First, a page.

Castrillon: What’s the most rewarding part of what you do?

Trout: I would say two things. The wins and the people. I get a lot out of the wins. I’m an achievement person. Achieving a goal gives me a lot of energy. What’s also always rewarding for me is the people. It’s so special to see the team meet me at my level of passion for the business we created out of thin air seven years ago. When I get the team together for an all-hands meeting, it’s inspiring to me. My goal is to be inspiring and motivating to them, but it inspires and motivates me because I see how much people care and how much they are doing. The people are what get me up in the morning.

Castrillon: In your opinion, what are the key things someone needs to be successful as an entrepreneur?

Trout: I think the key thing is getting back on that horse. So whatever you call that: hustle, grit, resilience, but it’s getting back on that horse when you fall off. Even in the farmers market days, I remember one brand in particular that started right around the same time as us. They had a great product, great brand and great packaging—the whole thing felt really spot on. Then by the end of the farmers market, they quit and we quit our full-time jobs to grow Health-Ade. I don’t think it had to do with having the right product, I think it was that they gave up and we didn’t, we kept going. We kept pushing. We kept getting better. We kept forcing ourselves to evolve. I think that’s the key to success—it’s that hustle, that grit to get better and that relentless drive and tenacity.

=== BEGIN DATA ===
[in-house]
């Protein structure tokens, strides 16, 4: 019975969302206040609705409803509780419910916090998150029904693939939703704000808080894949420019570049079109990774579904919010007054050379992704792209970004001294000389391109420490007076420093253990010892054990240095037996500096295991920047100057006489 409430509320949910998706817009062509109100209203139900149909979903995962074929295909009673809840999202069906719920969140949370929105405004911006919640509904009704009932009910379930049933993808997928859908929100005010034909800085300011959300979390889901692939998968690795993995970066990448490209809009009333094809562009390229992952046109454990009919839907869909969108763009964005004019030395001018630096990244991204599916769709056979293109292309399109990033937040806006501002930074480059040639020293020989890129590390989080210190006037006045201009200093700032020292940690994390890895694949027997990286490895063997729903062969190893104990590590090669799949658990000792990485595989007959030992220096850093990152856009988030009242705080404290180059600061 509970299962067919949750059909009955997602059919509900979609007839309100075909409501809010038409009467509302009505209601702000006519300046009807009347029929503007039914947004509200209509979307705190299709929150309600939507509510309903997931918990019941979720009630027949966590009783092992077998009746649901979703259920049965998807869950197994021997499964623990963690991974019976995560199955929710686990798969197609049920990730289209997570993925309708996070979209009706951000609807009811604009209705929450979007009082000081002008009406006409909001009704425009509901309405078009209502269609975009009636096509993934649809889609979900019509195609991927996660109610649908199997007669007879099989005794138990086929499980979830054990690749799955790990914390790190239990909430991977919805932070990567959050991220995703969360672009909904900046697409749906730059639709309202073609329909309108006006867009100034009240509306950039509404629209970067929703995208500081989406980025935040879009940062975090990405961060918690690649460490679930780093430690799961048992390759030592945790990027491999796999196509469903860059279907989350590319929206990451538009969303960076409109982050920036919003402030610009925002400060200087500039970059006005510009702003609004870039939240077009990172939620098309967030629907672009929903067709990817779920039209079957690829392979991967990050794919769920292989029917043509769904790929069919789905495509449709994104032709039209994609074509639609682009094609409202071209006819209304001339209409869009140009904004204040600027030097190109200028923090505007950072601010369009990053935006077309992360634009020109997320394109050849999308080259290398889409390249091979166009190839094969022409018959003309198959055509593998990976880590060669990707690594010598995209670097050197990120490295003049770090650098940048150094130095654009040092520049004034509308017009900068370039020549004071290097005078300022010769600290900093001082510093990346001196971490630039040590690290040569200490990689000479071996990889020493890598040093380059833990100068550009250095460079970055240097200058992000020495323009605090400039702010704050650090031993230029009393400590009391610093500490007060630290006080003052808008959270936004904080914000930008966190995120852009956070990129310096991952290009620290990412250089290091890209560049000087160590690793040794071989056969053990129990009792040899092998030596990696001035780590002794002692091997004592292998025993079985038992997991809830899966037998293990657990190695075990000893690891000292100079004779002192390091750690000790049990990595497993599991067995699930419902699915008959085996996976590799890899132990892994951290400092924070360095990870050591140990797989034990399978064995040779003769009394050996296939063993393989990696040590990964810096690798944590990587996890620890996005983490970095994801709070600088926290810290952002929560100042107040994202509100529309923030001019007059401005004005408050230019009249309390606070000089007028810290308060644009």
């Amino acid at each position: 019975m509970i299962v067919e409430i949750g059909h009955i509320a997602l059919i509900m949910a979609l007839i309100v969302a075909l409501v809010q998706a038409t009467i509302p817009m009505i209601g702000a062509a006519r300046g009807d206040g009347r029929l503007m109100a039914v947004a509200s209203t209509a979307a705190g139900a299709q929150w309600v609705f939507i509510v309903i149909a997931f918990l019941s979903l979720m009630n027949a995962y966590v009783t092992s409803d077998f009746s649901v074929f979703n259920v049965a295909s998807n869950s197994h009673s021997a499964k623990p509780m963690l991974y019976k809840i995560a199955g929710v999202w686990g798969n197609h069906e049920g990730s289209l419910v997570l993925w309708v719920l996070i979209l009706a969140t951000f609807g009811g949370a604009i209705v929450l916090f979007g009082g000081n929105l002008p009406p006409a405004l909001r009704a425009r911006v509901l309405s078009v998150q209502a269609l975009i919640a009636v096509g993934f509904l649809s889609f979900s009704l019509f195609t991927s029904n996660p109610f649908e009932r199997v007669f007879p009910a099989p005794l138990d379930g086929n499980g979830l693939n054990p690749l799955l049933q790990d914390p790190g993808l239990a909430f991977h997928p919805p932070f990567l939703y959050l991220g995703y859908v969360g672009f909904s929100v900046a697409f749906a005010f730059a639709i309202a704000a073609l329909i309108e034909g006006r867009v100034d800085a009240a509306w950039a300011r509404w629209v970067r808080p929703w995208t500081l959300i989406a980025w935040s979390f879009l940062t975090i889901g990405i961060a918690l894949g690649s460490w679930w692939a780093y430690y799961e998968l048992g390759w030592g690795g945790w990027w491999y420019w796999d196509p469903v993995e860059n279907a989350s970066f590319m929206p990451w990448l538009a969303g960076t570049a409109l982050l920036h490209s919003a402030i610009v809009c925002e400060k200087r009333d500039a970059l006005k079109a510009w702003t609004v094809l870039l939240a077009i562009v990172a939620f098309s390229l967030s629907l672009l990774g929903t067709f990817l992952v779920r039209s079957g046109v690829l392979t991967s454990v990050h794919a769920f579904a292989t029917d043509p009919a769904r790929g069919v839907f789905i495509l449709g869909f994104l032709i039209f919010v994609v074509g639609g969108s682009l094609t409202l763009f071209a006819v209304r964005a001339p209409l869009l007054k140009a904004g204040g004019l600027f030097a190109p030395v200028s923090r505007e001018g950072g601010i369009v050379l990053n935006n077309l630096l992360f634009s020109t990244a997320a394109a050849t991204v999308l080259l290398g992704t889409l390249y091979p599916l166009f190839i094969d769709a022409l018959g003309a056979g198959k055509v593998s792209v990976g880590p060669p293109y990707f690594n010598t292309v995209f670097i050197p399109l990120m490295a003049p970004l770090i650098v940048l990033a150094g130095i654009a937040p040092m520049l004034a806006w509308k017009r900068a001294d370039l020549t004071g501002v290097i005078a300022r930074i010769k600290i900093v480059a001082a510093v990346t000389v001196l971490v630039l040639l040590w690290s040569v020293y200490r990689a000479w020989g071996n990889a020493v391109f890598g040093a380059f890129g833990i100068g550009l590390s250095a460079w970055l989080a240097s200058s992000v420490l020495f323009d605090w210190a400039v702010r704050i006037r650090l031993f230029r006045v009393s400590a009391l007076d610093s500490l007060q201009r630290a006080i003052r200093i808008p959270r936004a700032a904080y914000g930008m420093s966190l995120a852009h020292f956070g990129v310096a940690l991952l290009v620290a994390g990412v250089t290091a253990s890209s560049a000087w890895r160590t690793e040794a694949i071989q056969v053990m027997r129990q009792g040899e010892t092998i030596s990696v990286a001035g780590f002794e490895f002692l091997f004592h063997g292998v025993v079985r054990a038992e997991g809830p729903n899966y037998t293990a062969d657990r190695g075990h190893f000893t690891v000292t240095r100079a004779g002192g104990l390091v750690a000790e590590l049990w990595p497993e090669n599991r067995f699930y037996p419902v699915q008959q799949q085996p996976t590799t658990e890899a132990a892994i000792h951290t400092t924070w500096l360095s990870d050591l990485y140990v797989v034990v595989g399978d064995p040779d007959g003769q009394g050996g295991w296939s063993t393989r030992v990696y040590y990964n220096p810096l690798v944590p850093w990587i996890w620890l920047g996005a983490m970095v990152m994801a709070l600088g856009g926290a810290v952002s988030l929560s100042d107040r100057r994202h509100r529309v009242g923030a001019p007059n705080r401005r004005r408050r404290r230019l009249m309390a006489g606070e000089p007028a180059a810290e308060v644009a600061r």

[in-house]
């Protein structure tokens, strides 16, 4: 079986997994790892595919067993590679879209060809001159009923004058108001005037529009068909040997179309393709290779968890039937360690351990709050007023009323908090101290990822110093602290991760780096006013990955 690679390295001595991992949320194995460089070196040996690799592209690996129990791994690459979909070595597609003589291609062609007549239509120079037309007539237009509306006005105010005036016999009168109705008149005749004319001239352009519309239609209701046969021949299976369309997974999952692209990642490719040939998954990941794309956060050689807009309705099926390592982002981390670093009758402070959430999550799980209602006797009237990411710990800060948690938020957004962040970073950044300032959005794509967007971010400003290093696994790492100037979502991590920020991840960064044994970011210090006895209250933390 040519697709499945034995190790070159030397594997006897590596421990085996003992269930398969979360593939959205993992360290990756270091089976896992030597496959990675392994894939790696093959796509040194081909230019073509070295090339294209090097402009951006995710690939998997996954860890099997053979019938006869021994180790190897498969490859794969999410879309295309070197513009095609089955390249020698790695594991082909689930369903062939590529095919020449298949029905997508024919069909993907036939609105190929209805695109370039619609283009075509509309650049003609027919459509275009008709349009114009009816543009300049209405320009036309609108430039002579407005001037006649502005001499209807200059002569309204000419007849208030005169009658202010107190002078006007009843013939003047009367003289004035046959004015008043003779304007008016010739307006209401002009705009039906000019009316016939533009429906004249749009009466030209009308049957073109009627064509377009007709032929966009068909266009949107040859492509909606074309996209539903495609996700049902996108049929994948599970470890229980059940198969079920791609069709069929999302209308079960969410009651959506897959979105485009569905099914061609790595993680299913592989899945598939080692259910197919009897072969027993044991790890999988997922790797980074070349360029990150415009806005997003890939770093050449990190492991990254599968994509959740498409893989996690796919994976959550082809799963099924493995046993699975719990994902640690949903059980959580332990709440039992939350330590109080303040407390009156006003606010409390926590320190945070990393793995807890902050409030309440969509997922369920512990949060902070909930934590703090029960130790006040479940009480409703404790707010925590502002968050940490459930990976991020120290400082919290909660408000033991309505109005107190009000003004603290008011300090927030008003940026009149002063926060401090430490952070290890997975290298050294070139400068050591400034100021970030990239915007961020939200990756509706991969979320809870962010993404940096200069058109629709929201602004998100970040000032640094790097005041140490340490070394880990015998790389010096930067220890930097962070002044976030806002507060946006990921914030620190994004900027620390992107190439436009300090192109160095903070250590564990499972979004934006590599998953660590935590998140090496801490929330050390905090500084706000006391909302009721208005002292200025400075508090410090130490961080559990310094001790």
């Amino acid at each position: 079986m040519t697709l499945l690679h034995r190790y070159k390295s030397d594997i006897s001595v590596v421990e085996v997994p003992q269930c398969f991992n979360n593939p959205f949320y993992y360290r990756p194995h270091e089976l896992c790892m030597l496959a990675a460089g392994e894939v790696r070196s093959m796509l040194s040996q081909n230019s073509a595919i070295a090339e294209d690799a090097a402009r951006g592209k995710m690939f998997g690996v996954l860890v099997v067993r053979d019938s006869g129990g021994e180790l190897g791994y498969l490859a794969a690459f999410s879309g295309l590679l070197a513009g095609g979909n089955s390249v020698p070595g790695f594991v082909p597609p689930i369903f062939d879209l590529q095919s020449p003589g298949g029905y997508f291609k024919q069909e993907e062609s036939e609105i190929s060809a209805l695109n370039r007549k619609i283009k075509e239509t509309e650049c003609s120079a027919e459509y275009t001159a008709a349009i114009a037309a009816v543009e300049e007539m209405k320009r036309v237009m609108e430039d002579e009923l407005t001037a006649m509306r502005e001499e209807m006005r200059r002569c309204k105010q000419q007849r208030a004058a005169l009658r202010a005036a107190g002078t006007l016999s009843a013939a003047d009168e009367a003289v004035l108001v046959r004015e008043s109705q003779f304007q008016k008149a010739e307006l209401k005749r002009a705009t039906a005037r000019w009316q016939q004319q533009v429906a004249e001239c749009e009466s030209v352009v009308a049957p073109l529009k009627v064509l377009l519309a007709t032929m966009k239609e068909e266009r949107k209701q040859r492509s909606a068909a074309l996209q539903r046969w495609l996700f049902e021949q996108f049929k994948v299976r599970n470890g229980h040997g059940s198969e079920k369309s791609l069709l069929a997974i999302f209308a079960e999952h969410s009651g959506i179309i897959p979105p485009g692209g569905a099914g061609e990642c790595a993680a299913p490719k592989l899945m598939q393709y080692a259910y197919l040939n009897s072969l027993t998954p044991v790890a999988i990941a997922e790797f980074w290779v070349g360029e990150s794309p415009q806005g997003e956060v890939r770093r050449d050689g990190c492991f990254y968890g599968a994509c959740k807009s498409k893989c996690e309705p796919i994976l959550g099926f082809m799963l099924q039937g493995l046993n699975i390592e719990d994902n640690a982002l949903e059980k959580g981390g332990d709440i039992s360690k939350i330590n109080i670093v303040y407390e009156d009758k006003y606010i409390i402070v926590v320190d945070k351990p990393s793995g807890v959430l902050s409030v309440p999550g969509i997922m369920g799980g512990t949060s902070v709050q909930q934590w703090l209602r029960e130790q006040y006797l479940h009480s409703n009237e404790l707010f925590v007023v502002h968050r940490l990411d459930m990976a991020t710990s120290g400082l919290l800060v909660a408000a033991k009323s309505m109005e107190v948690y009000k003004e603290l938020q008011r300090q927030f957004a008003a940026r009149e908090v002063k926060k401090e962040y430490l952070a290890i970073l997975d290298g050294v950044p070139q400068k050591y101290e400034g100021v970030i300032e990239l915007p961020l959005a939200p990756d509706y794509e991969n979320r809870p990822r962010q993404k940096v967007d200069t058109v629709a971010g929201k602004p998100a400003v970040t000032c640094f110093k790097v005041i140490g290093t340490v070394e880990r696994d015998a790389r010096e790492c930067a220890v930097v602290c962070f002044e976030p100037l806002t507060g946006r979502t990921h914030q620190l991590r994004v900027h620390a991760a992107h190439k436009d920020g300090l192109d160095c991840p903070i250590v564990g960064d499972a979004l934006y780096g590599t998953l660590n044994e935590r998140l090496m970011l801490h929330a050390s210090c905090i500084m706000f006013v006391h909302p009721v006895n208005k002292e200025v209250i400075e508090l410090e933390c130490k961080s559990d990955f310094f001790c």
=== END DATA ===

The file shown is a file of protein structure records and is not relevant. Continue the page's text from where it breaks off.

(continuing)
Castrillon: What’s your vision for the company in the next five years?

Trout: It’s always been the same. I want to see Health-Ade as a national brand representing more than just kombucha. Expanding past kombucha would be something I see happening in five years all under the Health-Ade umbrella, and then just bringing kombucha to more people.

Castrillon: What would you say differentiates Health-Ade from your competitors?

Trout: We stop at nothing to make the best tasting and highest quality kombucha. So for us flavor and quality are number one. We make it using 250,000 two and a half gallon glass jars and flavor it with cold-pressed juice. We make it the natural way. The story behind Health-Ade also differentiates us. This is the real story of three people that put their minds and hands together to build something and it’s a little bit like the American dream for us come true.

The conversation has been edited and condensed for clarity.